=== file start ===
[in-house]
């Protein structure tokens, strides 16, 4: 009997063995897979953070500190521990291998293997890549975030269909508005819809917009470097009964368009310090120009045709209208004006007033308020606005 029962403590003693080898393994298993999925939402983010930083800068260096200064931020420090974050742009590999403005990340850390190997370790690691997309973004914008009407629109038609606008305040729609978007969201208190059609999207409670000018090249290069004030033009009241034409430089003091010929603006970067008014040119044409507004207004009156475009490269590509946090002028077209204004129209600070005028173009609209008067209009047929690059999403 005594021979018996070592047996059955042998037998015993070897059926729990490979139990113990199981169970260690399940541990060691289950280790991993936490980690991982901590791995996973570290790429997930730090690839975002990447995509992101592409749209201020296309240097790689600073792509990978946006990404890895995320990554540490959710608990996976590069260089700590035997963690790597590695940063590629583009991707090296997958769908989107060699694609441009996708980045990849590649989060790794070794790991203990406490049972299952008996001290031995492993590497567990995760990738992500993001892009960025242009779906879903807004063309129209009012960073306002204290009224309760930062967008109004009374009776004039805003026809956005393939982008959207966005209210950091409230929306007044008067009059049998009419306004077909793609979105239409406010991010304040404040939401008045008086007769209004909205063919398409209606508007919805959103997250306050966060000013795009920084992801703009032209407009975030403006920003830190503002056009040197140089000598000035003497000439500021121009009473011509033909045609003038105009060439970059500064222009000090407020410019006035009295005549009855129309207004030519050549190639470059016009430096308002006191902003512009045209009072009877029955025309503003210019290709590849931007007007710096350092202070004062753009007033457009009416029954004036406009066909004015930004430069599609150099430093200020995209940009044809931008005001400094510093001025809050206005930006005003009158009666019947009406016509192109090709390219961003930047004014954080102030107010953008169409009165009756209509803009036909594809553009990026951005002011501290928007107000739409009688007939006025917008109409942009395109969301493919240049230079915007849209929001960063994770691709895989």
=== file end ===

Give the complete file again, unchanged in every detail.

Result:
[in-house]
């Protein structure tokens, strides 16, 4: 009997063995897979953070500190521990291998293997890549975030269909508005819809917009470097009964368009310090120009045709209208004006007033308020606005 029962403590003693080898393994298993999925939402983010930083800068260096200064931020420090974050742009590999403005990340850390190997370790690691997309973004914008009407629109038609606008305040729609978007969201208190059609999207409670000018090249290069004030033009009241034409430089003091010929603006970067008014040119044409507004207004009156475009490269590509946090002028077209204004129209600070005028173009609209008067209009047929690059999403 005594021979018996070592047996059955042998037998015993070897059926729990490979139990113990199981169970260690399940541990060691289950280790991993936490980690991982901590791995996973570290790429997930730090690839975002990447995509992101592409749209201020296309240097790689600073792509990978946006990404890895995320990554540490959710608990996976590069260089700590035997963690790597590695940063590629583009991707090296997958769908989107060699694609441009996708980045990849590649989060790794070794790991203990406490049972299952008996001290031995492993590497567990995760990738992500993001892009960025242009779906879903807004063309129209009012960073306002204290009224309760930062967008109004009374009776004039805003026809956005393939982008959207966005209210950091409230929306007044008067009059049998009419306004077909793609979105239409406010991010304040404040939401008045008086007769209004909205063919398409209606508007919805959103997250306050966060000013795009920084992801703009032209407009975030403006920003830190503002056009040197140089000598000035003497000439500021121009009473011509033909045609003038105009060439970059500064222009000090407020410019006035009295005549009855129309207004030519050549190639470059016009430096308002006191902003512009045209009072009877029955025309503003210019290709590849931007007007710096350092202070004062753009007033457009009416029954004036406009066909004015930004430069599609150099430093200020995209940009044809931008005001400094510093001025809050206005930006005003009158009666019947009406016509192109090709390219961003930047004014954080102030107010953008169409009165009756209509803009036909594809553009990026951005002011501290928007107000739409009688007939006025917008109409942009395109969301493919240049230079915007849209929001960063994770691709895989």